ix, 234 pages : illustrations ; 23 cm.
Chicago social practice history series.
Formatted Contents Note
Against the inevitability of the present. "And what happens to you concerns us here" : imaginings for a (new) prison arts movement / Erica R. Meiners and Sarah Ross ; William Walker's Walls of prophecy and protest, and the revolutionary roots of a public arts movement / Jeff Huebner ; Haymarket : an embattled history of static monuments and public interventions / Nicolas Lampert ; Marks, messages, manifests : public political intervention in Chicago / Rebecca Zorach Law as artistic medium. Why artists? / Laurie Jo Reynolds and Stephen F. Eisenman ; Cold storage on the periphery / Laurie Jo Reynolds ; Against the machine : artists for Harold Washington / Joyce Owens ; Mapping the depths of a lake / Sarah Kanouse ; The TIF Illumination Project and civic imagination / Tom Tresser Art and illegality. Reflections on the case by the US Justice Department against Steven Kurtz and Robert Ferrell / Claire Pentecost ; Art in public space : democracy in action / Nicle Marroquin ; Our kids didn't invent guns / Lavie Raven interviewed by Rebecca Zorach Solidarities. Report to the public / Lisa Junkin Lopez and Benneth Lee ; Officer friendly never lived here : youth, urban policing, and art / Mariame Kaba ; Simple agreeing to appear together : a conversation about street-level video / Iñigo Manglano-Ovalle interviewd by Rebecca Zorach ; Prison and print / Projects by Temproary Services and Michael Piazza ; Building a gang-proof suit : a pedagogical and artistic framework for the Stockyard Institute / Jim Duignan Challenging the security state. Justice, radically imagined / Members of Chicago Torture Justice Memorials interviewed by Rebecca Zorach ; Border zones of art and activism / Rozalinda Borcilǎ interviewed by Rebecca Zorach ; The 2009 Winter Unlympic Games / Anne Elizabeth Moore ; What is to be (un)done : notes on teaching art and terrorism / Mary Patten.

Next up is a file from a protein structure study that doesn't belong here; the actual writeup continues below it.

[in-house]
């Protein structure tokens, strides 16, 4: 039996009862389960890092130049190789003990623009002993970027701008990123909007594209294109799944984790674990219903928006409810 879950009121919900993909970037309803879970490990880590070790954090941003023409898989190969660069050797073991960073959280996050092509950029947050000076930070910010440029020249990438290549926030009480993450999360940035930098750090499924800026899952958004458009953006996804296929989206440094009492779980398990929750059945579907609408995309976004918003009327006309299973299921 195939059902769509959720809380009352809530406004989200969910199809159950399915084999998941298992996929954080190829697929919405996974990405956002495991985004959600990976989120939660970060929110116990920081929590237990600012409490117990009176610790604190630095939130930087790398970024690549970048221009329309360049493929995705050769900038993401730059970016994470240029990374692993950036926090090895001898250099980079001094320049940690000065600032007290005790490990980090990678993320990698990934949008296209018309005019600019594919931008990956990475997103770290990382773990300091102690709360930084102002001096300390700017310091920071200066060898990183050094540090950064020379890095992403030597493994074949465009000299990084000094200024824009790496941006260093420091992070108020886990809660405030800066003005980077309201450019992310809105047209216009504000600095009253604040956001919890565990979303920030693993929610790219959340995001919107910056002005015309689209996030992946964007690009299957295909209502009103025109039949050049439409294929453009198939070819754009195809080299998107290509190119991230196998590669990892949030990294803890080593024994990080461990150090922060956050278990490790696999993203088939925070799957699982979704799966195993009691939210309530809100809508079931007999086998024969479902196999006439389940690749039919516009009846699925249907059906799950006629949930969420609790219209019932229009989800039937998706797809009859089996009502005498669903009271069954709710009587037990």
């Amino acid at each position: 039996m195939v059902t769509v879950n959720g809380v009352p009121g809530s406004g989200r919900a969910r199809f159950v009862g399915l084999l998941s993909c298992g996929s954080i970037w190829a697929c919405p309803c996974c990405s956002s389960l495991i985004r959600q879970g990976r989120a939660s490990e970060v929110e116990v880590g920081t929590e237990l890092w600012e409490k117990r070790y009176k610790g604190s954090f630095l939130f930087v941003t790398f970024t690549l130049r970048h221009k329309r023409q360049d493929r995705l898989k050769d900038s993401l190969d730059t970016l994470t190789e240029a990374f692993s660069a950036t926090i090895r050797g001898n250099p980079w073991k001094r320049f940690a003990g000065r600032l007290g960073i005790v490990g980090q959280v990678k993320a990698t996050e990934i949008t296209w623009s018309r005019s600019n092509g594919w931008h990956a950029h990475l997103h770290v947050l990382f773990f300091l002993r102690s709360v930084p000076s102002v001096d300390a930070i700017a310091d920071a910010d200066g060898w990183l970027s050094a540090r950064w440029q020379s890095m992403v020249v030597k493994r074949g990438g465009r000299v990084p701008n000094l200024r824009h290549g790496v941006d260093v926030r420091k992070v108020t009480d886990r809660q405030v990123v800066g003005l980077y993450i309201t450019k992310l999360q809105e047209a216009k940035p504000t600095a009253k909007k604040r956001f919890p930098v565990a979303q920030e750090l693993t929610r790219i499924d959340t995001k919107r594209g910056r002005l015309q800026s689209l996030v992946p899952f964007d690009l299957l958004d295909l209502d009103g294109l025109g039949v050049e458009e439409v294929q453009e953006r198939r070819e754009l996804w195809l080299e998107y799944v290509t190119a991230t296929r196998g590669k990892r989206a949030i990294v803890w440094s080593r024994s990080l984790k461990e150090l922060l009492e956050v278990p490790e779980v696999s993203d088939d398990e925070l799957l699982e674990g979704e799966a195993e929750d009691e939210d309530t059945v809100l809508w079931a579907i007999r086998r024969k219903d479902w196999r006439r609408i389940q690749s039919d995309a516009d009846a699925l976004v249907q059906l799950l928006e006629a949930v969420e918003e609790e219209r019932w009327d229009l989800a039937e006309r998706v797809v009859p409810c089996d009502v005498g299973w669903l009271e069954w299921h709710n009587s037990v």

Art Against the Law launches the new Chicago Social Practice History series, edited by Mary Jane Jacob and Kate Zeller in the Department of Exhibitions and Exhibition Studies at the School of the Art Institute of Chicago (SAIC). In 1968, Chicago made headlines for the ferocity of its police response to protesters at the Democratic National Convention, prompting outrage in the art world. Some artists pulled their shows from the city and called for a boycott until the mayor left office. But others responded artistically, creating new works and even full exhibitions in reaction to the political and social issues raised by the summer's events. Despite the city's sometimes notorious political and social history, art practices that challenge authority have thrived in Chicago. Art Against the Law examines the creative tactics of the city's activist artists and their ways of addressing the broad definitions of the law - from responses to excessive policing to inequities in public policy. These include creative forms of protest, rebellion against the law through illegal art practices, and using the political system itself as an art medium to alter existing laws. The essays and conversations in this volume also address the boundaries between art and creative activism and question whether lines should be drawn at all. Through these texts and interviews, Art Against the Law proves that creative imagination can be formidable in challenging the status quo.
Bibliography, etc. Note
Includes bibliographical references and index.